Greenvale toddler Marko Magic has endured a lot in the first years of his life.

The two-year-old was diagnosed with neuroblastoma – a form of cancer that is made of cells that are found in nerve tissues of the body – in April 2018, at 16-months-old.

His parents, Jelena and Andrija, said they were told the tumor was classified as low risk and would be surgically removed.

Six months later, Marko begin to limp. He was diagnosed with infectious arthritis in his hip and given antibiotics.

He showed no signs of recovery so doctors at the Royal Children’s Hospital ordered a MRI and discovered that Marko’s cancer had returned, spreading to his bones and bone marrow.

He was diagnosed with stage four neuroblastoma.

His parents were told that with the most advanced type of treatment available in Australia, children facing this diagnosis only have a 40-50 per cent five-year survival rate.


The Magic family: Aleska, Andrija, Petar, Jelena and Marko. (Shawn Smits)

Marko recently finished his third round of chemotherapy, and is facing another two or three rounds.

He will also need to have surgery, radiation therapy, a double bone marrow transplant and immunotherapy.

His parents hope the treatment will place him in remission, allowing him to take part in a clinical trial of a neuroblastoma vaccine at New York’s Memorial Sloan Kettering Hospital. It will cost the family about $350,000.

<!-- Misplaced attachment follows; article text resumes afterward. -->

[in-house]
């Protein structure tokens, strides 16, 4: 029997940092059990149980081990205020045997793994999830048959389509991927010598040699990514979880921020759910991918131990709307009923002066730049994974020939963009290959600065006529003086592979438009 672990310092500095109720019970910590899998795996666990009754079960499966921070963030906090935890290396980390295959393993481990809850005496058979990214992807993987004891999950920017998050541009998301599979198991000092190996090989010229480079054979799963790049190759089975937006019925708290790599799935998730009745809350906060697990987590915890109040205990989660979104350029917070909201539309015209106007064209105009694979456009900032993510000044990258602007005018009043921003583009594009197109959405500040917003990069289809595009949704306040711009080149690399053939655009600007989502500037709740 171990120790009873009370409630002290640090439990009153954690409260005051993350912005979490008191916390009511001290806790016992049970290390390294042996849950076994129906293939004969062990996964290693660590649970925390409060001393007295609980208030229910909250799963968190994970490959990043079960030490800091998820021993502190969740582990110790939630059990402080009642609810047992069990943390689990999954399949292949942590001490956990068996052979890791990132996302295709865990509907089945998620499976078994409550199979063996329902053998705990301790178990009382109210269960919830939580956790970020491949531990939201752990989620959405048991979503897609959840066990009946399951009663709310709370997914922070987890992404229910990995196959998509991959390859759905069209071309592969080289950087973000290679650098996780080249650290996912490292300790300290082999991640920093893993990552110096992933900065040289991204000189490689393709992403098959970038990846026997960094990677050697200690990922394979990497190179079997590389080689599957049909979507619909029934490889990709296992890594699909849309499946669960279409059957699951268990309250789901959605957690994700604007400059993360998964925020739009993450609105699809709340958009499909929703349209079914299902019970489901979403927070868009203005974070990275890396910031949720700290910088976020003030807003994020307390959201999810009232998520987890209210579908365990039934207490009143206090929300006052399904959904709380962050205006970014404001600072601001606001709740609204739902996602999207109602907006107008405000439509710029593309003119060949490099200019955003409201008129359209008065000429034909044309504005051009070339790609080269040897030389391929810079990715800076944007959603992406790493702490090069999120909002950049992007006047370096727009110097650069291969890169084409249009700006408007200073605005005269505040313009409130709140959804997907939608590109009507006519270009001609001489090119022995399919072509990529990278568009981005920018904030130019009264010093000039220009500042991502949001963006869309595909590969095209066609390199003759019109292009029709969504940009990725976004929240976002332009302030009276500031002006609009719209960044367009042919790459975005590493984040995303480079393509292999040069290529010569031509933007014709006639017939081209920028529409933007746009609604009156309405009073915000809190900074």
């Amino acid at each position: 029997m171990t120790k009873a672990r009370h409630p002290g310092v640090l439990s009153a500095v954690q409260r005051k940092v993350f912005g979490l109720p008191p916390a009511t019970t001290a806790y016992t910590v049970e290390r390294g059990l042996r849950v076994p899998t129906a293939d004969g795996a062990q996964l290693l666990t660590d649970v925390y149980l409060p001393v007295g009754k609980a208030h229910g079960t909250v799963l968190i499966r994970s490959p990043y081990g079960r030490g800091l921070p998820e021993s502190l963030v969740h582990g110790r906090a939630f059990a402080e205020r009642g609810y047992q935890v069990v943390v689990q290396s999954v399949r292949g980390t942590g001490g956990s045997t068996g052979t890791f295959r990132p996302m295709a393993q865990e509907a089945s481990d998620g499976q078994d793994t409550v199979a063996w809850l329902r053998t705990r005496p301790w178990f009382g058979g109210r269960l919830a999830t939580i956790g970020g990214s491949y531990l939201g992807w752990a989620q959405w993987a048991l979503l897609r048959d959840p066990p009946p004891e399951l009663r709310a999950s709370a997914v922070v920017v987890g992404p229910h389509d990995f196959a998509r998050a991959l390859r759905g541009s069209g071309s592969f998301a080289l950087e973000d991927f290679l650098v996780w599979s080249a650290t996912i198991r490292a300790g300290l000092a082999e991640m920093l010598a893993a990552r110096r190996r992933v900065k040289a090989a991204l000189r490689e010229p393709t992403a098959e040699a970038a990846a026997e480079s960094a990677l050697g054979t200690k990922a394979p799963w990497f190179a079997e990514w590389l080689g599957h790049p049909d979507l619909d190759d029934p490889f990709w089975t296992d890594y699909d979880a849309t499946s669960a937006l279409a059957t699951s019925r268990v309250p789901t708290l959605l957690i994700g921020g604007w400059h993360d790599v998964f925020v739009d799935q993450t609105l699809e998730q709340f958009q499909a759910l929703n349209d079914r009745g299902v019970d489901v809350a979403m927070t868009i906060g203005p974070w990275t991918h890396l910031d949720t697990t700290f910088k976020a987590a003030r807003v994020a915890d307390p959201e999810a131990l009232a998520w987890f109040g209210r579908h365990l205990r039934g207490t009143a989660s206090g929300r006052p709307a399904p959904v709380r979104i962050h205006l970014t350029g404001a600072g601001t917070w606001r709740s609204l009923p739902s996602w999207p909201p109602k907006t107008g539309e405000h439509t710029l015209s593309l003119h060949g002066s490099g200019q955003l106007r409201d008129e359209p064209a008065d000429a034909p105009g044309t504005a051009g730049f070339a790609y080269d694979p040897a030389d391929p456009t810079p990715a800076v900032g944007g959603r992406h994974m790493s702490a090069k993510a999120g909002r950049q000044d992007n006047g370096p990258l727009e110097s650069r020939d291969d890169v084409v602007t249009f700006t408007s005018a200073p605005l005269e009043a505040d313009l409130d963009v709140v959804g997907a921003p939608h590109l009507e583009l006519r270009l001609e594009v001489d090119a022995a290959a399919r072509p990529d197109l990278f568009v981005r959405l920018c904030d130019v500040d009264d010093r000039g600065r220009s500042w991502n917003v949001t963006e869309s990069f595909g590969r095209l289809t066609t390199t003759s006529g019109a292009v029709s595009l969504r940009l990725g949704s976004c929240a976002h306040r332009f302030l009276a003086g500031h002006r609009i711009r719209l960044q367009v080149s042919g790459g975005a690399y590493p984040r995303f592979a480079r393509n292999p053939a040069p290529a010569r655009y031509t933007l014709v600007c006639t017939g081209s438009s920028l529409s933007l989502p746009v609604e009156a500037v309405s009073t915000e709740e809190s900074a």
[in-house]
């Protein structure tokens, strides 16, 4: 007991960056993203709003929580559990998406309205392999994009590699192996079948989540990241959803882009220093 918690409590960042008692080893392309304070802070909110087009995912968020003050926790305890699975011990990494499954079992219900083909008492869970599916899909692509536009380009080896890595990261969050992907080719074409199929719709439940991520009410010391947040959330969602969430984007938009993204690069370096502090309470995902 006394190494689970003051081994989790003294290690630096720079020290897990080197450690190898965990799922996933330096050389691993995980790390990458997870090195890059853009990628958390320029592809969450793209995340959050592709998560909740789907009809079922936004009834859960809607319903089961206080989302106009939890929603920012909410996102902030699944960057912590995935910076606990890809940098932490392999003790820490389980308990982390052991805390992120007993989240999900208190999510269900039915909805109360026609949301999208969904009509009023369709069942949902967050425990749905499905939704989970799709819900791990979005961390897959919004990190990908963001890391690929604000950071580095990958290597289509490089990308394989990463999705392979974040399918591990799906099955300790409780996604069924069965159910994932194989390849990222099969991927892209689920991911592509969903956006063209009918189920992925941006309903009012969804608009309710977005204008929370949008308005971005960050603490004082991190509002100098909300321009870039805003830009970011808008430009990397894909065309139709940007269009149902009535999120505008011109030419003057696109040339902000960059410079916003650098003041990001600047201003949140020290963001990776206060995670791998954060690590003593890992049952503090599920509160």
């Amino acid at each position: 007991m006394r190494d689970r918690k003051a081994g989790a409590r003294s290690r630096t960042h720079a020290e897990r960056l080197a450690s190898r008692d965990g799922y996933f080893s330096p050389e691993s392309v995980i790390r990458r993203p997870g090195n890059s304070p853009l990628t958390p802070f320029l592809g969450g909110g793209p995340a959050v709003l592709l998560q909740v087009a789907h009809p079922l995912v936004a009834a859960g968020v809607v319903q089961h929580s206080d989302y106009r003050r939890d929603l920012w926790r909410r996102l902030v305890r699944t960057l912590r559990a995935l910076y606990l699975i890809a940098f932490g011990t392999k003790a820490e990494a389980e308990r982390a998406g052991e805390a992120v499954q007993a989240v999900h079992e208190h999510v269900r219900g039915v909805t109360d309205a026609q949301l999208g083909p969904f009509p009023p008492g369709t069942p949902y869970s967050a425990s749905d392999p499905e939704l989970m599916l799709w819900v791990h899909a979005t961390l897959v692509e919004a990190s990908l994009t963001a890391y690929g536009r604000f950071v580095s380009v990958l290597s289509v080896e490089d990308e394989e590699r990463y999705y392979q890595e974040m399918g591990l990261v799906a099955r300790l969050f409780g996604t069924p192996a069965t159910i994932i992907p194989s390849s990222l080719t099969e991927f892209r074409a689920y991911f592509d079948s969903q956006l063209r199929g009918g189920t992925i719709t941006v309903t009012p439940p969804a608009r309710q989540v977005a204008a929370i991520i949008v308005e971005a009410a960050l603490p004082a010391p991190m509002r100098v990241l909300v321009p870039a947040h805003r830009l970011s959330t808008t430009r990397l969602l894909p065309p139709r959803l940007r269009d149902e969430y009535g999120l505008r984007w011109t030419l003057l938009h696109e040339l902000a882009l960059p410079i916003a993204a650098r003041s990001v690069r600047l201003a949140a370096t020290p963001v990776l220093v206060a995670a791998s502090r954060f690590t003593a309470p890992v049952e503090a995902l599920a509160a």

They have started a GoFundMe page to raise money.

Mrs Magic has been researching treatments and networking with other families and believes the trial is Marko’s best chance.

She was shocked to find there was little treatment available to Marko in Australia.

“More funding is needed for forgotten cancers like this,” she said.

“It is real and the consequences are devastating. I want to raise awareness and start a conversation about this problem.

“I couldn’t live with myself if I didn’t do something to raise awareness.”

Mrs Magic said the past few months had been a “long and difficult” journey for the family.

“They tell you your child has cancer, and you think he is going to die. Then they tell you it is low risk … but then it is much more serious and is actually life-threatening,” she said,

Mrs Magic gave up her job to become Marko’s full-time carer, while her sister moved from London to Melbourne to help care for their other children, Petar, 7, and Aleska, 4.

“It is not just the child and the parents who are affected; there are siblings and the wider family,” she said.